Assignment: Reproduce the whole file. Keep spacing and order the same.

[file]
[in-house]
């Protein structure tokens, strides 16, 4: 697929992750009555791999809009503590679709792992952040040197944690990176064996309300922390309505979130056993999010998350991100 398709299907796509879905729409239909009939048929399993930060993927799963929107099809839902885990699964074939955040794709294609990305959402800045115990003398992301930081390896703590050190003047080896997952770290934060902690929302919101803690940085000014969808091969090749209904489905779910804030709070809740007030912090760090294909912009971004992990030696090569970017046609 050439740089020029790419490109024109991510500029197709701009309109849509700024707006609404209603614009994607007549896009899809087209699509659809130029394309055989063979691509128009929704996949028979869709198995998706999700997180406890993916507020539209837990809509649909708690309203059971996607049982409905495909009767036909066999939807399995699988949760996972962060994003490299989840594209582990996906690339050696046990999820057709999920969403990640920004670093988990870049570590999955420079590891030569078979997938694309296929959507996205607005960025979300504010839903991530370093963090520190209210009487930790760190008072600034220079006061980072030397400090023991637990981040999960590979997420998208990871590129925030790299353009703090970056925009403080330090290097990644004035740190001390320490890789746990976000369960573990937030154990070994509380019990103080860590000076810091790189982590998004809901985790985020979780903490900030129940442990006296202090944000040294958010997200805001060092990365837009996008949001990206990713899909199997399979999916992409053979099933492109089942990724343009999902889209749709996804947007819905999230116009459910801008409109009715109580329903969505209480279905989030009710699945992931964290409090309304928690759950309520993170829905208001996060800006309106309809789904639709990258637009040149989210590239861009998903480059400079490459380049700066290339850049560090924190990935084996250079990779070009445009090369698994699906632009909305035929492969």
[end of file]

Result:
[in-house]
């Protein structure tokens, strides 16, 4: 697929992750009555791999809009503590679709792992952040040197944690990176064996309300922390309505979130056993999010998350991100 398709299907796509879905729409239909009939048929399993930060993927799963929107099809839902885990699964074939955040794709294609990305959402800045115990003398992301930081390896703590050190003047080896997952770290934060902690929302919101803690940085000014969808091969090749209904489905779910804030709070809740007030912090760090294909912009971004992990030696090569970017046609 050439740089020029790419490109024109991510500029197709701009309109849509700024707006609404209603614009994607007549896009899809087209699509659809130029394309055989063979691509128009929704996949028979869709198995998706999700997180406890993916507020539209837990809509649909708690309203059971996607049982409905495909009767036909066999939807399995699988949760996972962060994003490299989840594209582990996906690339050696046990999820057709999920969403990640920004670093988990870049570590999955420079590891030569078979997938694309296929959507996205607005960025979300504010839903991530370093963090520190209210009487930790760190008072600034220079006061980072030397400090023991637990981040999960590979997420998208990871590129925030790299353009703090970056925009403080330090290097990644004035740190001390320490890789746990976000369960573990937030154990070994509380019990103080860590000076810091790189982590998004809901985790985020979780903490900030129940442990006296202090944000040294958010997200805001060092990365837009996008949001990206990713899909199997399979999916992409053979099933492109089942990724343009999902889209749709996804947007819905999230116009459910801008409109009715109580329903969505209480279905989030009710699945992931964290409090309304928690759950309520993170829905208001996060800006309106309809789904639709990258637009040149989210590239861009998903480059400079490459380049700066290339850049560090924190990935084996250079990779070009445009090369698994699906632009909305035929492969």